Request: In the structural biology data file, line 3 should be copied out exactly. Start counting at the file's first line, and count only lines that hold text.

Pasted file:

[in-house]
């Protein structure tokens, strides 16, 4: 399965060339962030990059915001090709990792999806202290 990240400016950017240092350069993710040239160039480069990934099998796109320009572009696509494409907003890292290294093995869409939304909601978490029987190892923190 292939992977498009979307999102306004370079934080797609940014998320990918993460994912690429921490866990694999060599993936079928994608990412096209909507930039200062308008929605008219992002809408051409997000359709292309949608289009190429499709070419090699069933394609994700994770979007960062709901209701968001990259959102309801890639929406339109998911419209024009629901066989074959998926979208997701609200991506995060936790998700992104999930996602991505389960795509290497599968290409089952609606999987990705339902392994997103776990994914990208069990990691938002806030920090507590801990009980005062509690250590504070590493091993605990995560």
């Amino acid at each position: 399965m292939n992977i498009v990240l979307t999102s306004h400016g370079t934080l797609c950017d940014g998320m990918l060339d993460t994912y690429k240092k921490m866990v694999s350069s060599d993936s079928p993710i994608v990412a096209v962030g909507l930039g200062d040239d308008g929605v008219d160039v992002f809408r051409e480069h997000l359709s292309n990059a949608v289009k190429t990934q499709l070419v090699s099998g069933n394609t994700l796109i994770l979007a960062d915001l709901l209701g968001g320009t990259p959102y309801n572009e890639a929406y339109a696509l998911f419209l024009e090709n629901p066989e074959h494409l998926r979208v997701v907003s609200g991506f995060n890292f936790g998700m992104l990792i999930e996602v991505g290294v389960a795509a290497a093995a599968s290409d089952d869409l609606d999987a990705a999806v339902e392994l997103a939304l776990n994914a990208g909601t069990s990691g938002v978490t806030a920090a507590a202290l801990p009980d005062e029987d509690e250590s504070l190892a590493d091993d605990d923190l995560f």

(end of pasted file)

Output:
């Amino acid at each position: 399965m292939n992977i498009v990240l979307t999102s306004h400016g370079t934080l797609c950017d940014g998320m990918l060339d993460t994912y690429k240092k921490m866990v694999s350069s060599d993936s079928p993710i994608v990412a096209v962030g909507l930039g200062d040239d308008g929605v008219d160039v992002f809408r051409e480069h997000l359709s292309n990059a949608v289009k190429t990934q499709l070419v090699s099998g069933n394609t994700l796109i994770l979007a960062d915001l709901l209701g968001g320009t990259p959102y309801n572009e890639a929406y339109a696509l998911f419209l024009e090709n629901p066989e074959h494409l998926r979208v997701v907003s609200g991506f995060n890292f936790g998700m992104l990792i999930e996602v991505g290294v389960a795509a290497a093995a599968s290409d089952d869409l609606d999987a990705a999806v339902e392994l997103a939304l776990n994914a990208g909601t069990s990691g938002v978490t806030a920090a507590a202290l801990p009980d005062e029987d509690e250590s504070l190892a590493d091993d605990d923190l995560f």